Saturday’s Sunset Love Story
Justin H. Lo
The two girls were perched fluidly upon the stone wall that overlooked the distant cityscape.
“Is it really over, Kate?” asked the first girl, whose short black pigtails swayed in the wind like pendulums. She anchored herself with the palm of her right hand, leaning in to hear the other girl’s response.
Kate stared into the warmth of the setting sun, her eyes shimmering without tears. Before her, the landscape sighed gradually, exhaling the last wisps of day like an elderly man cooling his tea.
“Of course it’s never over,” Kate said simply, “but there were so many things so very wrong. We weren’t happy for such a long time. Such a long time.”
Such a long time, echoed the landscape as the wind gusted past, nearly blowing off Kate’s light straw hat, which she grasped reflexively in a sudden movement that scattered the young birds that had found shelter beside her warm body.
After the wind subsided, Kate sank lower into the wall, until she seemed to melt away completely, save for her chest that rose and fell gracefully with every breath that she took. She looked so alive, so vivid, in the orange-red lights.
As the colors receded, Kate lowered the brim of her hat, hiding away the features of her face. She may have closed her eyes, or they might have been open, but no one but her could have known. Whenever the wind would chance to blow, she would whisper a phrase, but she would stop the moment the rustling halted. And in this fashion, she recited a tale so sad that even the grass wept as the words swept over it. The green blades bent over to hug each other, sharing the sorrow riding in the wind, but Kate could not see them.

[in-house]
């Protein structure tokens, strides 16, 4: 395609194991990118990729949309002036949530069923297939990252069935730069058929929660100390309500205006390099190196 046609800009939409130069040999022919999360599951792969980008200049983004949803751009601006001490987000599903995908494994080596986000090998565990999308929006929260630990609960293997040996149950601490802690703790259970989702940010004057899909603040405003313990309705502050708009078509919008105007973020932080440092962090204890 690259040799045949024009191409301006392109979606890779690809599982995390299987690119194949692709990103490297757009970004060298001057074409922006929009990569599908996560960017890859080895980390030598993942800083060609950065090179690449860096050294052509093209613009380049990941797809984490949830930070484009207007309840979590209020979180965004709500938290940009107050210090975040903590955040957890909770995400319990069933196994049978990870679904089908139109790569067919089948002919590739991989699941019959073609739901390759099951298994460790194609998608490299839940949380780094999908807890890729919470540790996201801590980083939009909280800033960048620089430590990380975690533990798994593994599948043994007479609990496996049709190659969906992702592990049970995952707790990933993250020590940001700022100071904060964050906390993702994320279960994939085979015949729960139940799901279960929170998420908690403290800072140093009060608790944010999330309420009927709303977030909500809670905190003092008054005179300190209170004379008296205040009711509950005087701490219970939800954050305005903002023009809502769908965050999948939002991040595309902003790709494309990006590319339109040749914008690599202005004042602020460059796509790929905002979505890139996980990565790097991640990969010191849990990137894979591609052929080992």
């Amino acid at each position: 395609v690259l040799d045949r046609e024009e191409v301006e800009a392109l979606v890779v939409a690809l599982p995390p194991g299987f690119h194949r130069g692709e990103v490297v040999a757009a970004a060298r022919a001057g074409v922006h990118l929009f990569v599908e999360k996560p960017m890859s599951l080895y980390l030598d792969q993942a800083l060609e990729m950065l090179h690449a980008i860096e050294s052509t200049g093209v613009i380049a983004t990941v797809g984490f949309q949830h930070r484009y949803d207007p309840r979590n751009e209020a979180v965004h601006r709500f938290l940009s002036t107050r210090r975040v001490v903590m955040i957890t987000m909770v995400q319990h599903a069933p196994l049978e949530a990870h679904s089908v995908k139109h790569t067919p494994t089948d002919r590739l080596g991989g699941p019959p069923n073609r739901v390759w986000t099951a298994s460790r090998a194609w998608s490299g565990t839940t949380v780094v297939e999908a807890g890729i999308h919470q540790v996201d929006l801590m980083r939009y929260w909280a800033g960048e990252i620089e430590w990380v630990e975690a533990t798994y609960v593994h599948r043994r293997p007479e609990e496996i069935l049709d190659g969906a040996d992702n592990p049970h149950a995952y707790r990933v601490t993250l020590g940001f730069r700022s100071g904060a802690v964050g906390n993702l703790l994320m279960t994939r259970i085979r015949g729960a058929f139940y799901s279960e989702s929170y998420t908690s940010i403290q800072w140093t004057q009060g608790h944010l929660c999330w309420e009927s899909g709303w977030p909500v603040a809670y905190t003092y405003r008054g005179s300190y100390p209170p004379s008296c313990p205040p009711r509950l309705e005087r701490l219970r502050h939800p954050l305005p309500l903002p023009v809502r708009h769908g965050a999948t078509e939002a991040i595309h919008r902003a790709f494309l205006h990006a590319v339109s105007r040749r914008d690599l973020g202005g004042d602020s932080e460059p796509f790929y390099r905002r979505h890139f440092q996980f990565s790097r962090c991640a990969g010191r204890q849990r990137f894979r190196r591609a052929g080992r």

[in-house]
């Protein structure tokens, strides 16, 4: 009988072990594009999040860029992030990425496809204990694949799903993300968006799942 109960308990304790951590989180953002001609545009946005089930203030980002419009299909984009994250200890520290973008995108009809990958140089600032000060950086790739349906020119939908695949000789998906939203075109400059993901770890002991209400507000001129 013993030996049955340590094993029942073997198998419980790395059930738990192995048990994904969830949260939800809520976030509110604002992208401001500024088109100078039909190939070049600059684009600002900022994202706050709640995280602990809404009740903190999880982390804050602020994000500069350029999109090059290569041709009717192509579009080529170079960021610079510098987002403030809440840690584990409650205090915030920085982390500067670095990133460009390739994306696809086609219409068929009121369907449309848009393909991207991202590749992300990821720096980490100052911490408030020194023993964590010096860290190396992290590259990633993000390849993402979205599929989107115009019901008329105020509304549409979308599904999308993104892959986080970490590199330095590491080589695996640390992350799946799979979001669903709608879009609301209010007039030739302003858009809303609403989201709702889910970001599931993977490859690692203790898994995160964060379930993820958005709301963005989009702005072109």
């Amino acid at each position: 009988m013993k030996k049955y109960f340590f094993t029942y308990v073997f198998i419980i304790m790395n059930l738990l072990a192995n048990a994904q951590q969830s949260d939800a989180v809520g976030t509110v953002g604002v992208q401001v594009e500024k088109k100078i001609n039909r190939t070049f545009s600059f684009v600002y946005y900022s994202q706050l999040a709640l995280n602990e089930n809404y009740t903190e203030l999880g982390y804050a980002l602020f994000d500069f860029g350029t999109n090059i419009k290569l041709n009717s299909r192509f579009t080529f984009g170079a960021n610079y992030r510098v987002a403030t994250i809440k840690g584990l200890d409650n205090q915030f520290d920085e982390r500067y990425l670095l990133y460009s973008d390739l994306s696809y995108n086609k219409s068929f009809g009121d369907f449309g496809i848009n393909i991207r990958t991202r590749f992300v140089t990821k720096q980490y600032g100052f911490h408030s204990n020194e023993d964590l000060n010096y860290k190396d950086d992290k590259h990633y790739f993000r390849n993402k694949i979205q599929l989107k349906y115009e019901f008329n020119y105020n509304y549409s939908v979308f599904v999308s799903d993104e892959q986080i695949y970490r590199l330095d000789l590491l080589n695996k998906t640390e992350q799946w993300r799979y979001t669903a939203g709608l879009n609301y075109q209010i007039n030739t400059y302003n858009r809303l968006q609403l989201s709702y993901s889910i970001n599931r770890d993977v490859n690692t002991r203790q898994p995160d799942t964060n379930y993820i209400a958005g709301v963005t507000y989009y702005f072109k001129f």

“We weren’t happy for such a long time,” repeated Kate aloud after a long, timeless break. The other girl was shaken out of a reverie, thinking that the past hour had been just a dream. But it wasn’t, said Kate’s eyes from beneath the shadows of her hat.
“I know,” said the first girl quietly, without regard for the wind or the cars in the distance. Her voice was jarring to Kate, who shifted uncomfortably. “I saw you hurt so often. But it’s good that it’s over, isn’t it?”
Kate yawned, pulling her legs atop the wall and clasping her hands about them into a cannonball position. Realizing that her lips had been chapped by the wind, she ran her tongue along the dry skin, noting the textures that softened to the touch. She rotated her hat thirty degrees as she retracted her tongue and let her feet dangle once more off the edge of the stone wall.
“If he wrote me a song like the wind,” stated Kate, breathing deeply for two breaths, then shortening them until she yawned again.
The grasses had fallen asleep in each other’s arms, and the city was just a few scattered lights now. Kate removed her hat, the shadows no longer making a distinction between her eyes and her lips and her tongue.
“You know,” Kate said to the girl next to her, who was already snoring lightly, her head leaning into a cloth knapsack that they had used to bring their lunches, “if he wrote me a song like the wind, I’d return to his arms.”